The American Association of Retired Persons (now known as AARP) is founded by a retired high school principal, Ethel Percy Andrus, PhD. Its four official goals are to (1) enhance the quality of life for older persons; (2) promote independence, dignity and purpose for older persons; (3) lead in determining the role and place of older persons in society; and (4) improve the image of aging.
The AARP Health Insurance Plan changes the marketplace by providing the first group health insurance plan for people over 65.
The AARP Drug Buying Service begins providing a unique service: filling prescriptions by mail order, as well as on site. It introduces an element of competition and price relief into the U.S. pharmaceutical market.
An innovative universal-design home, the House of Freedom, is built by AARP in Washington, D.C. to showcase options for style and safety to delegates to the first White House Conference on Aging. Features include grab bars in bathrooms, non-skid floors and no-step entries.
The AARP Institute of Lifetime Learning begins providing educational programs for older persons. It plays a major role in a national revolution in attitudes: that learning can and should be a lifetime experience.
AARP’s pavilion at the New York World’s Fair promotes the Association’s vision of Dynamic Maturity.
With strong backing from AARP, the Age Discrimination in Employment Act (ADEA) is signed into law, preventing age-based discrimination against persons age 40–65.
Tax-Aide, one of the AARP’s most extensive charitable programs, begins modestly. Today, 35,000 IRS-certified volunteers with AARP Foundation Tax-Aide help more than 2.5 million older Americans to file tax forms and claim eligible deductions every year.
The Ethel Percy Andrus Gerontology Center opens at the University of Southern California, and in 1975 houses the world’s first school of gerontology.
AARP launches Legal Counsel for the Elderly, a pilot legal service project serving older residents of Washington, D.C. It handles legal cases, offers a legal advice hotline, and serves as the District’s Long-Term Care Ombudsman.
AARP's new 55 Alive program helps older drivers stay independent, safe and confident while on the road. Now called Driver Safety, it is the nation’s largest classroom/online driver safety course designed especially for drivers age 50 and older.
Membership age for AARP drops from 55 to 50.
AARP Public Policy Institute is established to conduct research and provide objective analysis of information, legislation and trends that affect people as they age.
A nonpartisan voter education program, AARP/ VOTE, is established to help 50+ voters make informed decisions about issues and candidates for public office.
AARP introduces AARP Works, a series of career-development and job-search workshops for midlife and older persons. Today, AARP offers resources to experienced workers through our Work & Jobs portal.
AARP and the FBI team up to bust telemarketing scams that prey on older people. Through Operation Senior Sentinel, AARP volunteers pose as unwitting sting victims, enabling federal investigators to bring indictments against approximately 1,000 fraudulent telemarketers.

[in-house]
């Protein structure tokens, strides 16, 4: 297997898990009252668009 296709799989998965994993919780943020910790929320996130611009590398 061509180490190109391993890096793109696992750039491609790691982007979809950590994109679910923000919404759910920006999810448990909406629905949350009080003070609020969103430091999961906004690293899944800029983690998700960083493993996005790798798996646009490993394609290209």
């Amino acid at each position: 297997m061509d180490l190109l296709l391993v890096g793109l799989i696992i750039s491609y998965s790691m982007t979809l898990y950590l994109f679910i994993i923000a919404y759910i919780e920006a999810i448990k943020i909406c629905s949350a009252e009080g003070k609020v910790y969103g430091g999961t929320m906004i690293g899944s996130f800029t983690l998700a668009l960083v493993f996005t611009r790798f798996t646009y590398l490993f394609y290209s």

AARP launches its website, AARP.org.
The American Association of Retired Persons officially changes its name to AARP, in recognition of the fact that many members continue to work full or part time.
AARP opens an office in Puerto Rico, reaching its goal of maintaining a staffed office in all 50 states, plus the District of Columbia, Puerto Rico and the U.S. Virgin Islands. State offices help AARP to engage and serve our members and others on the local level in their communities.
AARP creates “Movies for Grownups” to celebrate films that feature actors and directors age 50-plus or plot themes that speak to grownup audiences.
With AARP’s support, Congress creates a prescription drug benefit in Medicare.
The Voices of Civil Rights bus tour is co-sponsored by AARP, the Leadership Conference on Civil Rights and the U.S. Library of Congress. The Library of Congress archives the oral histories collected during the journey.
AARP’s strong advocacy helps defeat proposals to carve private accounts out of Social Security.
AARP launches Create The Good to connect people with meaningful opportunities to volunteer in their communities.
In collaboration with four-time NASCAR Sprint Cup Series Champion Jeff Gordon and team owner Rick Hendrick, AARP and AARP Foundation launch Drive to End Hunger to fight hunger among older adults in America.
To support the nation’s 40 million family caregivers, AARP launches the online Caregiving Resource Center, promoted in part by a far-reaching Ad Council campaign.
Building on decades of consumer protection efforts, AARP launches the Fraud Watch Network to help people of all ages spot, report, and avoid scams and identity theft.
AARP TEK (Technology Education and Knowledge) takes off, providing hands-on workshops to help people 50+ use technology and grow their digital skills. Now known as AARP Academy, it is a hub for learning about technology and social media, work and jobs, family caregiving and more.
AARP and J.P. Morgan Asset Management form the AARP Innovation Fund, which makes direct investments in early- to late-stage companies developing innovative products that can improve the lives of people age 50-plus.
AARP introduces Disrupt Aging, a mindset and movement to challenge outdated beliefs and spark new solutions so more people can choose how they live and age.
The Global Council on Brain Health was launched in 2015 by AARP in collaboration with Age UK.
AARP advocacy victories in state legislatures include laws and regulations to support 27 million family caregivers and securing retirement savings options for more than 10 million small-business employees via “Work and Save” laws.